Cultivating Architecture

Architectural Thesis

This architectural thesis begins with the idea that we survive on this planet as a consequence of our interaction with a set of co-dependent and synergistic organic systems. As in nature, a building cannot have one function, nor can it characterise a linear system of production, consumption and waste. It must form a symbiotic relationship with its neighbours and with the environment as a whole. A valid means by which to judge our buildings is therefore the measure of its success in this regard - any constructions that are inconsistent with our ecological systems will ultimately prove destructive and thus could not be considered ethical. Our duty as architects is to develop a rigorous and moral framework which precedes the design process.

This thesis is in search of a rationale by which architecture can be made ethical and respond simultaneously to the legacy of the built environment, whilst also addressing the social and environmental problems which are result of deficiencies within our collective philosophy. This project explores how Architecture should; both on a micro and macro level, respond to the opportunities presented by the site and reflect the limits imposed by an ecological reality. The configuration of resources and the existing social systems should define the activity therein, rather than a perceived need or arbitrary plan based on an unquestioned adherence to an existing framework.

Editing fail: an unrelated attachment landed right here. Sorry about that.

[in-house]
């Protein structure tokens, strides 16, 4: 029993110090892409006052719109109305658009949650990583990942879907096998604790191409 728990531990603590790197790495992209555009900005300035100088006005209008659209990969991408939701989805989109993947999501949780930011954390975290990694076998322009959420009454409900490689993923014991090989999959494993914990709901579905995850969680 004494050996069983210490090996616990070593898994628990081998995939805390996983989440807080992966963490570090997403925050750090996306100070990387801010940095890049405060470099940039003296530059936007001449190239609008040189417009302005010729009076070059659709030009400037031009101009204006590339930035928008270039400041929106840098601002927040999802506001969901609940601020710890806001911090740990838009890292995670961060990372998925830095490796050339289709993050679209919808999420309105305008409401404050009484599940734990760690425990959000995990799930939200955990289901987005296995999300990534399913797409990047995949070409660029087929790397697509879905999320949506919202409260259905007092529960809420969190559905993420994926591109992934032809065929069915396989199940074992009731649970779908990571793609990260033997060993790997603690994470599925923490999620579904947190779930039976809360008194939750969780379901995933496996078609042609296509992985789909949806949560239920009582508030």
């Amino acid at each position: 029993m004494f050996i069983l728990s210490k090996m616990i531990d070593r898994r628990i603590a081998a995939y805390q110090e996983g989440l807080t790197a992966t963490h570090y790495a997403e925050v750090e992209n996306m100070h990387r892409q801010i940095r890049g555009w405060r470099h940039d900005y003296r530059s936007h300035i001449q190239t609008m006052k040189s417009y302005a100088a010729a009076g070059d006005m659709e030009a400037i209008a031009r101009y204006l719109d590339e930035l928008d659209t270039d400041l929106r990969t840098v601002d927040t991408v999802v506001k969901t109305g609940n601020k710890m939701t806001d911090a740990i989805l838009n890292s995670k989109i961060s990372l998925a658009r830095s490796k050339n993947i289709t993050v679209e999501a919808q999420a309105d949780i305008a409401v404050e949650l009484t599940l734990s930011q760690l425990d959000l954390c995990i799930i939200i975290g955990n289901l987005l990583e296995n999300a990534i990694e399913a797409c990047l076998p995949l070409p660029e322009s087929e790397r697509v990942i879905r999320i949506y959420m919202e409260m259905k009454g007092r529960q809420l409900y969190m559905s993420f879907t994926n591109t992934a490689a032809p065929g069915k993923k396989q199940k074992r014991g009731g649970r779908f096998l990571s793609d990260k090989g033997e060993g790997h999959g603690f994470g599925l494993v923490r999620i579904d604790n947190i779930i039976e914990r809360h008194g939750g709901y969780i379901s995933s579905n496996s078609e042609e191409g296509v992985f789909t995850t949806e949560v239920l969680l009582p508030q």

As architects, we should become the facilitators of good systems - questioning at every stage the ethical and moral value of both the framework within which we work, as well as the structures that are a product of that intangible construction. Centring on the renovation of an abandoned university campus, transformed into a sewage treatment facility, the project aims to show that it is theoretically possible to create employment, provide homes, produces food and offers a range of social services that cost the community nothing in their maintenance. In turn, reducing the requirement for the huge investment in energy it costs to retain the current status quo. It is further speculated that the cultivation of the environment in this way would foster an intense relationship with both the seasonal and the temporal.

Camden Street, Dublin, Ireland


Donn Holohan